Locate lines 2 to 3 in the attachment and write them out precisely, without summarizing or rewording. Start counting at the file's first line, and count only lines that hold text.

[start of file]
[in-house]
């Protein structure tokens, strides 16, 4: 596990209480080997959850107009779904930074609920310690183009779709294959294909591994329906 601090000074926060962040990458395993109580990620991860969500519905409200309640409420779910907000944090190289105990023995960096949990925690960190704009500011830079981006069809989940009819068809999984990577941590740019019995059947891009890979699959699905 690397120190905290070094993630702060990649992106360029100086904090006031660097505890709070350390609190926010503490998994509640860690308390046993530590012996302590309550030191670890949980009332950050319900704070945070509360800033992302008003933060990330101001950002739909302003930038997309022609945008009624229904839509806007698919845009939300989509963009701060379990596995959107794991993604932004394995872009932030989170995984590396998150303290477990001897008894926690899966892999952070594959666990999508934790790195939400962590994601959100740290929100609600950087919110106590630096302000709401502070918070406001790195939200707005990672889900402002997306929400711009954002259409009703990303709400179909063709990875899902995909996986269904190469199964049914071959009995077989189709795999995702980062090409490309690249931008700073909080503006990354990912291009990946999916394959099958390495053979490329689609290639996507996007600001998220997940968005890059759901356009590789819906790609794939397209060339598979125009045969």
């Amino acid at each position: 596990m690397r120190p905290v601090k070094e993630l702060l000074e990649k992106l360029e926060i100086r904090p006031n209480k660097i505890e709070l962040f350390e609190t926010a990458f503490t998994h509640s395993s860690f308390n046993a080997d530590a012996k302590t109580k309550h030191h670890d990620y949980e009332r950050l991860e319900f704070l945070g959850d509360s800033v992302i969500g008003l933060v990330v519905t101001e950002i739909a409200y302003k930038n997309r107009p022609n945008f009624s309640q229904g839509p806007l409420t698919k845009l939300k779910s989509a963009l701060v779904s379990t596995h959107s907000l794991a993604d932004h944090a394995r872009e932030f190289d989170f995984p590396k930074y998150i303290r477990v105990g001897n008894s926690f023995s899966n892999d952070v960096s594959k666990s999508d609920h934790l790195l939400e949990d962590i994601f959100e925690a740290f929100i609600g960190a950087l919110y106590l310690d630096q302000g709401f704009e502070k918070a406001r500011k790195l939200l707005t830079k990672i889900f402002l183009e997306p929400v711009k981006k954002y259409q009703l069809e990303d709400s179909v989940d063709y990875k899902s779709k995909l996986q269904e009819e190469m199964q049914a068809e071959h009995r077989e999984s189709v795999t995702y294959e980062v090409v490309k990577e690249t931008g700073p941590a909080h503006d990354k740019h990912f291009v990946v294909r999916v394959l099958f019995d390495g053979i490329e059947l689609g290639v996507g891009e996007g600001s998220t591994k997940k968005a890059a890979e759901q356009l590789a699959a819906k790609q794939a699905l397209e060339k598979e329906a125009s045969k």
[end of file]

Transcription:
């Protein structure tokens, strides 16, 4: 596990209480080997959850107009779904930074609920310690183009779709294959294909591994329906 601090000074926060962040990458395993109580990620991860969500519905409200309640409420779910907000944090190289105990023995960096949990925690960190704009500011830079981006069809989940009819068809999984990577941590740019019995059947891009890979699959699905 690397120190905290070094993630702060990649992106360029100086904090006031660097505890709070350390609190926010503490998994509640860690308390046993530590012996302590309550030191670890949980009332950050319900704070945070509360800033992302008003933060990330101001950002739909302003930038997309022609945008009624229904839509806007698919845009939300989509963009701060379990596995959107794991993604932004394995872009932030989170995984590396998150303290477990001897008894926690899966892999952070594959666990999508934790790195939400962590994601959100740290929100609600950087919110106590630096302000709401502070918070406001790195939200707005990672889900402002997306929400711009954002259409009703990303709400179909063709990875899902995909996986269904190469199964049914071959009995077989189709795999995702980062090409490309690249931008700073909080503006990354990912291009990946999916394959099958390495053979490329689609290639996507996007600001998220997940968005890059759901356009590789819906790609794939397209060339598979125009045969």
């Amino acid at each position: 596990m690397r120190p905290v601090k070094e993630l702060l000074e990649k992106l360029e926060i100086r904090p006031n209480k660097i505890e709070l962040f350390e609190t926010a990458f503490t998994h509640s395993s860690f308390n046993a080997d530590a012996k302590t109580k309550h030191h670890d990620y949980e009332r950050l991860e319900f704070l945070g959850d509360s800033v992302i969500g008003l933060v990330v519905t101001e950002i739909a409200y302003k930038n997309r107009p022609n945008f009624s309640q229904g839509p806007l409420t698919k845009l939300k779910s989509a963009l701060v779904s379990t596995h959107s907000l794991a993604d932004h944090a394995r872009e932030f190289d989170f995984p590396k930074y998150i303290r477990v105990g001897n008894s926690f023995s899966n892999d952070v960096s594959k666990s999508d609920h934790l790195l939400e949990d962590i994601f959100e925690a740290f929100i609600g960190a950087l919110y106590l310690d630096q302000g709401f704009e502070k918070a406001r500011k790195l939200l707005t830079k990672i889900f402002l183009e997306p929400v711009k981006k954002y259409q009703l069809e990303d709400s179909v989940d063709y990875k899902s779709k995909l996986q269904e009819e190469m199964q049914a068809e071959h009995r077989e999984s189709v795999t995702y294959e980062v090409v490309k990577e690249t931008g700073p941590a909080h503006d990354k740019h990912f291009v990946v294909r999916v394959l099958f019995d390495g053979i490329e059947l689609g290639v996507g891009e996007g600001s998220t591994k997940k968005a890059a890979e759901q356009l590789a699959a819906k790609q794939a699905l397209e060339k598979e329906a125009s045969k």